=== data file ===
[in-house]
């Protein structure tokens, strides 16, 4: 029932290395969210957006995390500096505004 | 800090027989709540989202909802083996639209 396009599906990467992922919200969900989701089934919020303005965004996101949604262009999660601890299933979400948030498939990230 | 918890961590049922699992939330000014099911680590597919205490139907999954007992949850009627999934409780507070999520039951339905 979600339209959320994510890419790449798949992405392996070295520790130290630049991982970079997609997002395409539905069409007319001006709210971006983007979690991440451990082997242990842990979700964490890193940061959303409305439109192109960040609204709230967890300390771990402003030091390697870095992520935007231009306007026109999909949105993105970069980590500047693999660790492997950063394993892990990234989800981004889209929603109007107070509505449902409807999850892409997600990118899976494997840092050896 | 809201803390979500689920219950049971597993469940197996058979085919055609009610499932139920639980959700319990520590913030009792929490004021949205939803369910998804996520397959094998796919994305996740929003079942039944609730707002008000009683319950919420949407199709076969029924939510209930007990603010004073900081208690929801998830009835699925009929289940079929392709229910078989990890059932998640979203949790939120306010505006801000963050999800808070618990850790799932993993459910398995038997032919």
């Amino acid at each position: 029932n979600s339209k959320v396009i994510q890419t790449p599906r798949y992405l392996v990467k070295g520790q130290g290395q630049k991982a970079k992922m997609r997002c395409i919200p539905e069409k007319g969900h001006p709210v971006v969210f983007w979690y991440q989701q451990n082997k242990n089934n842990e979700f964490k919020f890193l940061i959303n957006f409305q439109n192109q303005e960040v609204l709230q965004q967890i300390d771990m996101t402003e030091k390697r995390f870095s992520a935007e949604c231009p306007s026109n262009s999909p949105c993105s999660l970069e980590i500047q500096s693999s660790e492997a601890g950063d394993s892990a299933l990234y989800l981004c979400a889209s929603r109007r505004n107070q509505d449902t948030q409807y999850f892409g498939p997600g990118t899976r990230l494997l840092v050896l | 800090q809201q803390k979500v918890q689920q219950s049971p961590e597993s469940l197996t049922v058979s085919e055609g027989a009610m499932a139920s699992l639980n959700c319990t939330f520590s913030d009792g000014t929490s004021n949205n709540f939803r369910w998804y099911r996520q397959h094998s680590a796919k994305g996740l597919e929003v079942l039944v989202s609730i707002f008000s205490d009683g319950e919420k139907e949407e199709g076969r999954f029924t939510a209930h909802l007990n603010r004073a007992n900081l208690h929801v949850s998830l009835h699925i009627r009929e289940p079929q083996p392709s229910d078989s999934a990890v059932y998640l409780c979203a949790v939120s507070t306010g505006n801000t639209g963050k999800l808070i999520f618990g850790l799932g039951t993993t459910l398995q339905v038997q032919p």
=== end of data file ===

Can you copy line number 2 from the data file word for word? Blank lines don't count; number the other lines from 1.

């Protein structure tokens, strides 16, 4: 029932290395969210957006995390500096505004 | 800090027989709540989202909802083996639209 396009599906990467992922919200969900989701089934919020303005965004996101949604262009999660601890299933979400948030498939990230 | 918890961590049922699992939330000014099911680590597919205490139907999954007992949850009627999934409780507070999520039951339905 979600339209959320994510890419790449798949992405392996070295520790130290630049991982970079997609997002395409539905069409007319001006709210971006983007979690991440451990082997242990842990979700964490890193940061959303409305439109192109960040609204709230967890300390771990402003030091390697870095992520935007231009306007026109999909949105993105970069980590500047693999660790492997950063394993892990990234989800981004889209929603109007107070509505449902409807999850892409997600990118899976494997840092050896 | 809201803390979500689920219950049971597993469940197996058979085919055609009610499932139920639980959700319990520590913030009792929490004021949205939803369910998804996520397959094998796919994305996740929003079942039944609730707002008000009683319950919420949407199709076969029924939510209930007990603010004073900081208690929801998830009835699925009929289940079929392709229910078989990890059932998640979203949790939120306010505006801000963050999800808070618990850790799932993993459910398995038997032919």